The Parents' Review

A Monthly Magazine of Home-Training and Culture

Edited by Charlotte Mason.

"Education is an atmosphere, a discipline, a life."
The Hedgerows in April.

by S. Smyth.
Volume 14, 1903, pgs. 291-295

April is here at last. The month of months to the botanist—the month we have been looking forward to for weeks past with eagerness and expectation, for is it not the time when all Nature awakes? The birds are full of their own plans and secrets, the butterflies emerge from their winter sleep, the beetles run busily about in the sunshine, and the plants and trees send forth their buds with amazing rapidity, we may almost "see them grow" (as the saying is) at this time of the year.

Let us take a stroll into yonder green lane, which only a month ago we searched so diligently for any visible signs of life. The sun beats down with unwonted strength upon the hedge-bank, making the drops of dew shine like dazzling diamonds.

Vegetation is becoming quite profuse. Bunches of beaked parsley almost hide the more interesting plants for which we are looking. But see there! Where that oil beetle is so busy, the beautiful deep-blue of the ground ivy gladdens our eye; here it blossoms almost unseen to the casual observer, for its flowers are mostly hidden beneath its rough leaves. The hawthorn hedge on our right hand is clothed with tender green, and if we look more closely, we may notice the flower buds which in a few weeks will bring us the "May" we loved so much in our childhood.

Ah! what a storehouse of wealth and beauty can Nature disclose to us at this time! There is a humble plant she reveals to none but the enthusiast, it is so insignificant, yet so wonderfully beautiful that many people are surprised on my showing it to them, that they had never noticed it before; and here it covers the bank with its blue-green foliage and greenish flowers. It is the adoxa (without glory), the name bears witness to its humility; on its slender upright stem are borne five flowers, four facing severally each point of the compass, and the fifth gazing up into space.

Just over the hedgerow there is a glint of water, and on nearer inspection we find some marshy ground covered with the golden saxifrage; there is also a smell of garlic not far away. Yes, here are its smooth shining leaves, looking very like those of the lily of the valley; the flowers, however, are not yet out. Let us penetrate the adjoining copse; brambles abound, and we get unmercifully torn in our eagerness for "finds," but under a particularly dense bramble there is a plant we must reach at all hazards, its flowers have been out since February, but it will still afford us interest. Its blossoms are of a pale greenish hue, tipped with purple, the lower leaves are dark green, and the whole plant reeks with a fetid odour, hence its name of the fetid or stinking hellebore (Helleborus foetidus).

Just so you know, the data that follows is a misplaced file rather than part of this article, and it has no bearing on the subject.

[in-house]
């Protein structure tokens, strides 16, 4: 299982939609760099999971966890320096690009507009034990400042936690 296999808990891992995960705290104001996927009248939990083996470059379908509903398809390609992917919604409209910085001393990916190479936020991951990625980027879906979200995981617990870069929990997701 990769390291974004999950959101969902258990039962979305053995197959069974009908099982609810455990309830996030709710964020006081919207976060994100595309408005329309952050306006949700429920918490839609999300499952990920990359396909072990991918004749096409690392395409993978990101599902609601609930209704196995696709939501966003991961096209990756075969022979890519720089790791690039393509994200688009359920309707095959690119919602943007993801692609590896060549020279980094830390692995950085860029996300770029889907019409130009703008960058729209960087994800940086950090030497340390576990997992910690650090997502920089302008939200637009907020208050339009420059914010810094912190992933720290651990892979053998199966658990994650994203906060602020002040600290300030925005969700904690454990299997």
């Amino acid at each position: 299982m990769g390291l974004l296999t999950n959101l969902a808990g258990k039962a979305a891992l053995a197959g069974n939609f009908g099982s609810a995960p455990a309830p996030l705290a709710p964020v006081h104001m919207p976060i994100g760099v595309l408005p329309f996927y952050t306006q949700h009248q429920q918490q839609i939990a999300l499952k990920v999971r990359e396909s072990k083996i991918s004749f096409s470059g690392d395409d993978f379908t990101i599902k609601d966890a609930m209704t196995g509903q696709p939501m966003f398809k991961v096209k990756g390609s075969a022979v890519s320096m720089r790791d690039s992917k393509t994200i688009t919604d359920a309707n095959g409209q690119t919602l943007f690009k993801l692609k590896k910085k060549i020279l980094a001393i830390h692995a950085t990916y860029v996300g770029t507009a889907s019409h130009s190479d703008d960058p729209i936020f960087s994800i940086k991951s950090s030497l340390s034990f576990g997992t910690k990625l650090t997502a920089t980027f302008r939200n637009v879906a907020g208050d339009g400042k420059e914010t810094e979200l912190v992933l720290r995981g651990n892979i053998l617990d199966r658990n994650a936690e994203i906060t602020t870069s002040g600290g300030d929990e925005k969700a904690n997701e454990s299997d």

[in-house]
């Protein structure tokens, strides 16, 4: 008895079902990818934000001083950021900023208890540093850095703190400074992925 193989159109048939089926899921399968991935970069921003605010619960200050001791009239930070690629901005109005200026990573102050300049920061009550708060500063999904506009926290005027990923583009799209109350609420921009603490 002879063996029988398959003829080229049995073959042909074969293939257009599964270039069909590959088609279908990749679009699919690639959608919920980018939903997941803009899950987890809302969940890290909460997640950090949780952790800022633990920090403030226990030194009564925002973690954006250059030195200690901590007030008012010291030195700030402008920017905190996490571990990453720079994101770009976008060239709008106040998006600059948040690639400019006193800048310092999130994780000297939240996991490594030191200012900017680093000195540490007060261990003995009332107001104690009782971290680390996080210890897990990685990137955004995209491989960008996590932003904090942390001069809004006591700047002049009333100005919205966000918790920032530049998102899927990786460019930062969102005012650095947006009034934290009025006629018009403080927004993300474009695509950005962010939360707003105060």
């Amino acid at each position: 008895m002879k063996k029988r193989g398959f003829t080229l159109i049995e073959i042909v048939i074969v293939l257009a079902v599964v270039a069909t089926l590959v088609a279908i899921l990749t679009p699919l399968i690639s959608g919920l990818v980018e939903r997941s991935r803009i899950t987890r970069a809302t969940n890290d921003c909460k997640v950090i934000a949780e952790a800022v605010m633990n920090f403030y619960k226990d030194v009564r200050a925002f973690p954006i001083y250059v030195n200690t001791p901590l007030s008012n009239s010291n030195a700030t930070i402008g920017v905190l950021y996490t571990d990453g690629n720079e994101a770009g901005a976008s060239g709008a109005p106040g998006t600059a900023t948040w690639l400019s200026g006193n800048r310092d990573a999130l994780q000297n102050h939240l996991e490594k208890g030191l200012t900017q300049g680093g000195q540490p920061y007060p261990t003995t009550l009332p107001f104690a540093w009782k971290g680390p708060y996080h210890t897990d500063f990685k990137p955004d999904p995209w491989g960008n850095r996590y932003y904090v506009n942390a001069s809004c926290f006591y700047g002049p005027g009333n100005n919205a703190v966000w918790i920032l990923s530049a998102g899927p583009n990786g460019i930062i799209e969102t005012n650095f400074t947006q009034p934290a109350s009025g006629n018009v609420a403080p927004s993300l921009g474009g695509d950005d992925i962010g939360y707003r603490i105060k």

We make our way among the brambles slowly and painfully, passing by many clumps of primroses and masses of white violets on our way, until the copse ends and we emerge into the lane. There are banks of short dry grass on either hand, and these are good hunting grounds for the flower lover during this month. Let us go down on our hands and knees so as not to allow the minutest specimen to escape us. There is the pretty little wall speedwell (Veronica arvensis), it is growing all over the bank, and close to it, also mixed up with it, is the field lady's mantle (Alchemilla arvensis), a very inconspicuous plant with greenish flowers, most difficult to distinguish from the leaves. The vernal carex also is shewing its little straw-coloured tufts of stamens in patches here and there among the grass. This is the first carex to come out and it will be another month or so before the rest of the sedges begin to blossom.

Masses of primroses make a brave show all along the bank, and now and then we come across and oxlip or a few sweet-scented cowslips. Still looking closely we may notice a very small blue forget-me-not, or scorpion grass as it is called (Myosotis collina), the bank is studded with its minute flowers and there is also the parti-coloured variety with its yellow buds and blue flowers; both of these little plants have short stems, and the leaves are hairy and woolly, quite unlike the large water variety. They both get their name of 'scorpion grass' from the scorpioid manner in which their flowers are tightly coiled up when in bud.

We must linger for a moment more, for just at the top of the bank I see the little bird's foot (Ornithopus perpussillus). On examination, it is found to be one of the pea family having a flower of that type of an exquisite creamy colour with stripes of pink, most beautiful, though exceedingly small; its fruit, which is not yet to be seen, reminds one very much of a bird's foot, hence its name.

There are endless other objects of interest on the bank, and many more to come out later, but we must scramble down again and cross the road to yonder pond by the roadside, it is a mass of the white blossoms of the water ranunculus (Ranunculus aquatilis). This plant has two sorts of leaves, one kind which floats on the surface of the water, and is of a shining green, not very much serrated, the other kind is hair-like and submerged. The ivy-leaved crowfoot (Ranunculus dederaceus) may be looked for in similar situations, but it will be growing more in the mud and not in the deep water; its flowers are much smaller than aqualilis, and the submerged leaves are absent.

The pond does not yield us much plant life as yet, the pond-weeds, forget-me-not, brooklime, irises and other water-loving species are not yet in flower; but behind the pond, close up against the hedge, are quantities of garlic mustard now in full blossom. This strong-smelling plant grows in most lanes, and here it is with many of its plants showing white crucifer flowers. I have often noticed how simultaneously the flowers of this plant come out. I have searched regularly every day to discover one flower open before the rest, but it is never so; when one flower opens, all the others come out with it.